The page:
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Sit for a moment and soak in this picture of holiness:

In the year that King Uzziah died, I saw the Lord sitting on a throne, high and lifted up, and the train of His robe filled the temple.  Above it stood seraphim; each one had six wings:  with two he covered his face, with two he covered his feet, and with two he flew.  And one cried to another and said:  “Holy, holy, holy is the LORD of hosts; the whole earth is full of His glory!”  And the posts of the door were shaken by the voice of him who cried out, and the house was filled with smoke.  So I said, “Woe is me, for I am undone!  Because I am a man of unclean lips, and I dwell in the midst of a people of unclean lips; for my eyes have seen the King, the LORD of hosts.”  Then one of the seraphim flew to me, having in his hand a live coal which he had taken with the tongs from the altar.  And he touched my mouth with it and said:  “Behold, this has touched your lips; your iniquity is taken away, and your sin purged.”

Isaiah 6: 1-7

When God called Isaiah to become a prophet, to speak forth His truth, this happened.  Before Isaiah could go forward and proclaim God’s messages to the people, he needed to first see the glory of the Lord.  And he needed to see the extent of his own sin.

This is a pattern that holds true for us even if we aren’t being called to the role of prophet.  In order to banish sins and to grow as a Christian, we must see the glory of the Lord and the extent of our own sin.

Perhaps we reason away what is even sin anymore is because we have lost sight of God’s glory?  If the measuring stick of good vs. bad is relative, then surely I can justify my “issues” with others’ “weaknesses”, right?  My selfishness looks angelic compared to the mass murderer’s problems.  Plus, who am I to judge you for homosexuality when you seem so happy?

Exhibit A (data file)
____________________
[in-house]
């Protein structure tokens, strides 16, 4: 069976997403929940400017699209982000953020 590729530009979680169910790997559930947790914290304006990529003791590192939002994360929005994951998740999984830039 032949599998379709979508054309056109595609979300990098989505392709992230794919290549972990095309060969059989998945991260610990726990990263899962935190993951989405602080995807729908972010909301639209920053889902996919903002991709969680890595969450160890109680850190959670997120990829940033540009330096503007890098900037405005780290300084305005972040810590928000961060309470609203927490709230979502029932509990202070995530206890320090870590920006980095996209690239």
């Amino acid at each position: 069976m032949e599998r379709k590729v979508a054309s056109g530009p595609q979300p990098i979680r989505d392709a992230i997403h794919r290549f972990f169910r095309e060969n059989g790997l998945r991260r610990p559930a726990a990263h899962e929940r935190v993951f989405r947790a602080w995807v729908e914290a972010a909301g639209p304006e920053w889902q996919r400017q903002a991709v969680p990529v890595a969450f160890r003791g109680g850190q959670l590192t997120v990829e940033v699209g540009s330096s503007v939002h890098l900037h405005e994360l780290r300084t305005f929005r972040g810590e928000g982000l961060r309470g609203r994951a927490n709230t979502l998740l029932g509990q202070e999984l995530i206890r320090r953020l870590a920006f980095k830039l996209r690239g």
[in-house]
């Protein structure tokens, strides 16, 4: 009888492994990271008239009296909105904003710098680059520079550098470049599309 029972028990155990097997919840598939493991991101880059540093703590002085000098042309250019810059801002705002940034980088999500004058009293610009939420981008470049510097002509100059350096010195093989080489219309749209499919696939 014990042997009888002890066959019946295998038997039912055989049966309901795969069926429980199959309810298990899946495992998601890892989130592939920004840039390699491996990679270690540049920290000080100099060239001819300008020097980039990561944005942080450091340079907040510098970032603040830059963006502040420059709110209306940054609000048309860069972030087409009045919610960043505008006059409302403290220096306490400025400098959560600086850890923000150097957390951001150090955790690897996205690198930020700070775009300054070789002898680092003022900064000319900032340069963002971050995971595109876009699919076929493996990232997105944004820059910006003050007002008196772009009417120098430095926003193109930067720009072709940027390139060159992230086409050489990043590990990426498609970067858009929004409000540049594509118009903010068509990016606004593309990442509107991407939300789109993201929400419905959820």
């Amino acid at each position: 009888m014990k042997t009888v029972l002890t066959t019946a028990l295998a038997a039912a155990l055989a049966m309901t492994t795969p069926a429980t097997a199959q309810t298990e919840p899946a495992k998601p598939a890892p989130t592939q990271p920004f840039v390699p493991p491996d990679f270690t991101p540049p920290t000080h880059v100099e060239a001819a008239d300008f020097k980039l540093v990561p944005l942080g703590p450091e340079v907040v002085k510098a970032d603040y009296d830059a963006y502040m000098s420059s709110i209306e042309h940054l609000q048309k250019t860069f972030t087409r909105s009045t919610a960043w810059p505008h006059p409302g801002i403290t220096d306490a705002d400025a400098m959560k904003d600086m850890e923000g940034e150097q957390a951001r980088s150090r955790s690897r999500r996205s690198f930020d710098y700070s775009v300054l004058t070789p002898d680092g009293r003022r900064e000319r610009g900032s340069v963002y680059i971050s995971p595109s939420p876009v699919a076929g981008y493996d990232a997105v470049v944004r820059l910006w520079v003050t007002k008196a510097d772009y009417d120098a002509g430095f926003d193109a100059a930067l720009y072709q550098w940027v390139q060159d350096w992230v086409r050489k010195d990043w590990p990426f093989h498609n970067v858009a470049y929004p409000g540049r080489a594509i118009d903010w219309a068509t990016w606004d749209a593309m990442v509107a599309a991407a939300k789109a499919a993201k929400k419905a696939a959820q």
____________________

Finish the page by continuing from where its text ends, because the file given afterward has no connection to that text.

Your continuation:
Yet, we are not to trust in our own understanding.  Without a fear of the Lord, there is no wisdom.  Isaiah feared the Lord.  Why?  Because he witnessed God’s glory.  He knew God’s holiness (make that His holy, holy, holiness).  The result–various translations of the Bible capture Isaiah’s response to God’s holiness:  He was undone.  He was ruined.  He saw that he was a foul-mouthed sinner.  He was lost.

Do you see yourself in the light of God’s holiness?  Can you read His Word and surrender to the commands and truths or do you justify, excuse, and turn words around in order to explain away the plain truth on the pages?  There will be no banishment of sins in our lives until we are undone.

Then, because we are undone by God’s glory, then we can rest in the saving and cleansing work of His Son on the cross.  Jesus’ perfect sacrifice for His own is what has taken away and purged our sins!  May we never pick those sins back up again and live in them.  May we never wallow around in the mud pit after being cleansed so completely.

Recently, I’ve struggled with seeing some of my own sins and their effects on my family close up.  Along with seeing these sins of mine, I’ve also been fighting the good fight against the enemy of my soul.  I’ve felt battered, but in the process I’ve also dug into the Psalms, prayed diligently for the Lord’s help, and resisted the devil over and over again.  God is faithful.  He hears His children’s prayers.  Keep in His ways–He will never leave you or forsake you.

When you are in distress because of a spiritual attack or because some sins have been revealed to you, the Lord will hear you when you call to Him.  Be still and meditate on His truths, His promises.  Obey Him–offer the sacrifices of righteousness–because you love Him.  Put your trust in the Lord and He will put gladness in your heart.

Love, Wendy

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